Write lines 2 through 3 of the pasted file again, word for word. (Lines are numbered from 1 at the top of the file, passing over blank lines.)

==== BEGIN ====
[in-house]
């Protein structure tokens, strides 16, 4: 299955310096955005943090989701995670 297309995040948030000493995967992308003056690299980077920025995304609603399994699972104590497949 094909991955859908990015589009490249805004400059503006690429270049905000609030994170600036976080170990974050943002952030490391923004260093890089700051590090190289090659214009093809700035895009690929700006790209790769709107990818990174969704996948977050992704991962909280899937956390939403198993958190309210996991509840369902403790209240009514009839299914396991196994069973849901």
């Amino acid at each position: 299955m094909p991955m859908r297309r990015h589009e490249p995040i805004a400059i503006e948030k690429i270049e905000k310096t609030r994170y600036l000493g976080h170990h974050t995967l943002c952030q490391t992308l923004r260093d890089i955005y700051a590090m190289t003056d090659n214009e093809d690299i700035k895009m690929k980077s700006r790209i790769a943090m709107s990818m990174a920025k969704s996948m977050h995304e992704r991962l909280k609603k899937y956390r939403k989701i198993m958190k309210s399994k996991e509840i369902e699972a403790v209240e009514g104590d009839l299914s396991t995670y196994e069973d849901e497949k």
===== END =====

């Protein structure tokens, strides 16, 4: 299955310096955005943090989701995670 297309995040948030000493995967992308003056690299980077920025995304609603399994699972104590497949 094909991955859908990015589009490249805004400059503006690429270049905000609030994170600036976080170990974050943002952030490391923004260093890089700051590090190289090659214009093809700035895009690929700006790209790769709107990818990174969704996948977050992704991962909280899937956390939403198993958190309210996991509840369902403790209240009514009839299914396991196994069973849901």
């Amino acid at each position: 299955m094909p991955m859908r297309r990015h589009e490249p995040i805004a400059i503006e948030k690429i270049e905000k310096t609030r994170y600036l000493g976080h170990h974050t995967l943002c952030q490391t992308l923004r260093d890089i955005y700051a590090m190289t003056d090659n214009e093809d690299i700035k895009m690929k980077s700006r790209i790769a943090m709107s990818m990174a920025k969704s996948m977050h995304e992704r991962l909280k609603k899937y956390r939403k989701i198993m958190k309210s399994k996991e509840i369902e699972a403790v209240e009514g104590d009839l299914s396991t995670y196994e069973d849901e497949k």